languages

Mexico: pastel
Puerto Rico: bizcocho
Argentina: torta

….however, in Mexico, a torta is a sandwich

National Examples: Managed and Assisted
●CCC - Generation Green
●Hmong community
●International Program Office
●Latino Legacy - Green Ambassador Program
●Descubre el Bosque
●FS NatureLIVE! Distance Learning Programs

Central, Northern and Southern
California Consortium
Generation Green

Hmong Community Outreach

Hmong community outreach
Forest Service Web design

Nyob rau xyoo 2000, lub koos haum Central California Consortium (CCC) pib cev tes pab peb Hmoob
thiab peb lub zej lub zog nyob rau hauv San Joaquin Valley. Lub nroog Fresno muaj li ntawm 32,000
leej neeg uas yog caj ceg Hmoob; Fresno yog lub nroog thib ob uas muaj Hmoob coob tshaj nyob rau
hauv teb chaws meskas. Peb Hmoob nyiam mus ua si thiab siv public lands los sis cov hav zoov rau
kev lom zem xws li tua nas tua noog, nuv ntses, pw yos hav zoov, de nceb, thiab ntau yam ntxiv. Lub
koos haum CCC rau siab ntso txhawb thiab pab peb Hmoob kawm peb tau txais kev kawm qhia txog
peb lub loom tiaj los sis environment. Tsis tas li ntawd xwb, CCC kuj cev tes pab rub Hmoob los ua
hauj lwm rau hauv Forest Service.

www.fs.fed.us/global
www.fs.fed.us/global/wings

Community Engagement
through Monarch Butterfly
Conservation

Dual-Language Publicity

Latino Legacy
El Bosque Móvil - The Forest Mobile
Bilingual FS and partner materials

Forest Information Team

• Employed members
• Over 50% bilingual
• Volunteers

FS LEP Assessment (Latino Legacy

Research focus on program assessment and input
from LEP (Spanish-speaking) audience

Language usage

Topic interest

Program interest

I-Triad
Invite people to participate

Include diverse youth,
community members and
leaders in the planning,
development and delivery
processes

Involve diverse communities
in decision-making processes
related to natural resource
conservation
Chavez, D. (2002) USDA Forest

Latino Legacy Program evolution
Houston Greenbelt
Green Ambassadors
● Educational feeder pattern schools
● Recruiting bilingual youth and community

members
● Train in conservation practices and programs
● GAs deliver educational and community outreach

We accepted the opportunity to present during the 2015 National Environmental Justice
Conference in Washington D.C. to share our Green Ambassador model and the impact of
our work in our community, but it didn’t just stop there …

USFS Executive Leadership Team

USDA Secretary of Agriculture
2015 Abraham Lincoln Honors Award
Diversity, Inclusion and Outreach
Latino Legacy
Houston Greenbelt Green Ambassadors

Green Ambassador EJ Community Focus

Health and Fitness Initiative

Texas A&M Forest Service
Community & Urban Outreach Team
Program considers culture

Community & Urban
Outreach Programing

Community & Urban
Outreach Programing

Community & Urban
Outreach Programing

● Surveyed 750 residential landowners in Peach

Creek Plantation subdivision, 5-50 acre lots,
Montgomery County, Texas
● Cultural diversity:
● 45% Spanish heritage
● 30% Caucasian
● 25% Asian-American

● Languages spoken
● English
● Spanish
● Chinese
● Korean
● Vietnamese

2014 Society of American
Foresters
House of Delegates
Cultural Diversity and
Outreach
Texas A&M Forest Service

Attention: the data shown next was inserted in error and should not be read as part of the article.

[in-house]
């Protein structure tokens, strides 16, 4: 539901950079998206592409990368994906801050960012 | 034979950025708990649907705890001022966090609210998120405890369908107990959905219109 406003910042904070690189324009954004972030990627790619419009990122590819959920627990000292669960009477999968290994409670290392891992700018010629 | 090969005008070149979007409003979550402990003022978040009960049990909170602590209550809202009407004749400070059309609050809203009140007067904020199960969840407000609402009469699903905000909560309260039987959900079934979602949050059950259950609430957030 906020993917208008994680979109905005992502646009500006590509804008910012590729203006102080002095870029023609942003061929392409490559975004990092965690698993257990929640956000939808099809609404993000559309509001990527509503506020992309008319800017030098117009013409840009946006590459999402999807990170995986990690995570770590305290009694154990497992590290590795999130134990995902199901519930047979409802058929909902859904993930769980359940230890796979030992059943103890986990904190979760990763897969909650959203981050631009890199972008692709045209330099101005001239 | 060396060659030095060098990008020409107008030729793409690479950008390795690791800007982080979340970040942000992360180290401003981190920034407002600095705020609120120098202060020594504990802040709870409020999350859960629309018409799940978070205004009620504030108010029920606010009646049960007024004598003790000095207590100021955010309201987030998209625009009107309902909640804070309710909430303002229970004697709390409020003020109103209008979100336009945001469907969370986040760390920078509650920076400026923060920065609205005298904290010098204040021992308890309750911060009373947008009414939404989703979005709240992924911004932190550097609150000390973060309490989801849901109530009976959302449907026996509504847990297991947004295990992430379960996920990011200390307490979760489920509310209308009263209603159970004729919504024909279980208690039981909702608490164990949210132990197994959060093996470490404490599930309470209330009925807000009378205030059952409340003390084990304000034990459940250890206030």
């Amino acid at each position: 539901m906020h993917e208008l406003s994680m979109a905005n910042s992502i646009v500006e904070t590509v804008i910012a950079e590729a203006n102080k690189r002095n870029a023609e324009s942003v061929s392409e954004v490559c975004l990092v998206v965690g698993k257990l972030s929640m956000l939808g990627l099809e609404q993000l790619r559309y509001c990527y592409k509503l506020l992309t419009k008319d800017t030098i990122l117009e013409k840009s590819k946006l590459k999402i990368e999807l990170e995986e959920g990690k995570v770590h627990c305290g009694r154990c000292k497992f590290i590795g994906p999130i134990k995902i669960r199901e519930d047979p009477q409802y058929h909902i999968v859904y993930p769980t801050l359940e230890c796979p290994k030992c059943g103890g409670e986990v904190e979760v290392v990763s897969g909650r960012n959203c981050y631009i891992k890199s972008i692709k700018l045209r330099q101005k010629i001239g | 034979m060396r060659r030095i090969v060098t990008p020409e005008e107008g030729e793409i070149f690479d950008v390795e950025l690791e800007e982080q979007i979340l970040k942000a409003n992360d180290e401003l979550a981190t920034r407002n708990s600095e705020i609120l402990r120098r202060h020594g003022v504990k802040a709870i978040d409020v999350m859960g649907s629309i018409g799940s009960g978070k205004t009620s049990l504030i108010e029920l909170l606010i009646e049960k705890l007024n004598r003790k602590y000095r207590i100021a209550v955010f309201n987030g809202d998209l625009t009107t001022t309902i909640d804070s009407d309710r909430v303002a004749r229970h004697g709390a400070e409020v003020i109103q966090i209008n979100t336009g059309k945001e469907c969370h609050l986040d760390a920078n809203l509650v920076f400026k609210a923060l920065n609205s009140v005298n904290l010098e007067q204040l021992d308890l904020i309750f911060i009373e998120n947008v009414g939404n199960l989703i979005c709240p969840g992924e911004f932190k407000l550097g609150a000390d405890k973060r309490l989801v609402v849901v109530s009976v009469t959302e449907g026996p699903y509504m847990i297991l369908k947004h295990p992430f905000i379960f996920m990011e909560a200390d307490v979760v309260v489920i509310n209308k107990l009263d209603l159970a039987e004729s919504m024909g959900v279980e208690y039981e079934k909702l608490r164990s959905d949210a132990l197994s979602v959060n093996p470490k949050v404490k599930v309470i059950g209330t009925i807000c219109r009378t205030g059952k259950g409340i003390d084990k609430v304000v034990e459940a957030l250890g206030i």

Urban & Community Outreach Team
Partners

USDA Forest Service
Friends of National Forests & Grasslands of Texas
School Districts
Non-profit organizations

USFS Interface South

USFS Advertising Council Partnership

Hispanic Communications Network
National radio broadcasts in Spanish

FS NatureLIVE
Distance Learning Programs

The Forest Service Early Childhood
SeedlingCentre Ridge Elementary’s /Green
Team Partnership
“Seeking Access through Equal Language and
Environmental Access in early learners”
How did the partnership come about?
Why start with early childhood learners?
Why the seedling project?

The Forest Service Early Childhood Seedling
Centre Ridge Elementary’s /Green Team
Partnership

Centre Ridge Elementary Cultural
Diversity

● 1 of 3 CRES Students are enrolled in English Language
Services (LEP).
● Centre Ridge community speaks Spanish, Chinese,
Russian, Persian, Korean, Portuguese, and Swahili, to
name a few.
● In totality, the School population is majority minority wit
a very proportion of student diversity.

● Heavily urban landscaped community with high
density living
● School grounds act as a secondary focal point
for community outdoor engagement
● Families seek green spaces

The Forest Service Early Childhood SeedlingCentre Ridge Elementary’s /Green Team
Partnership
“Seeking Access through Equal Language and Environmental Access in early
learners”

The Green Team Focus:






Recycling
Limiting Eco Footprint
Conservation
Sustainabilty
Ecology
STEM, Science, and Math
In tune with nature

The 2016 Seedling- Green Team
Conservation Education
Children in Nature
Environmental Equity
EJ/ LEP programs
Multi-age class- 5th Grade

USFS-FCPS Seedling-Green Team Partnership
2016-2017 Pilot Year Plan (MOU)

THE FUTURE PROJECT
Expand the Garden/Meadow Project in partnership with the Green Team
as Seedling Partners.
Students planted native VA plants last year, the goal this coming year is
to add trees, and other seeds
Green Team Seedlings will add additional signs with LEP sensitive
language assistance to help identify the species, give useful
information and fun facts about each plant in the garden.

Focus on the Future
Tree Media Foundation
● Pollinator conservation film series and
restoration campaign ● celebrity voice

● Benitez Strategies
● Spanish-language transcreation
● Campaign to reach culturally diverse
audiences with messages and engagement
in restoration activities

America’s Latino Eco Festival

Know where you’re
headed….

● Know your audience

● Survey to improve

● Develop culturally

appropriate outreach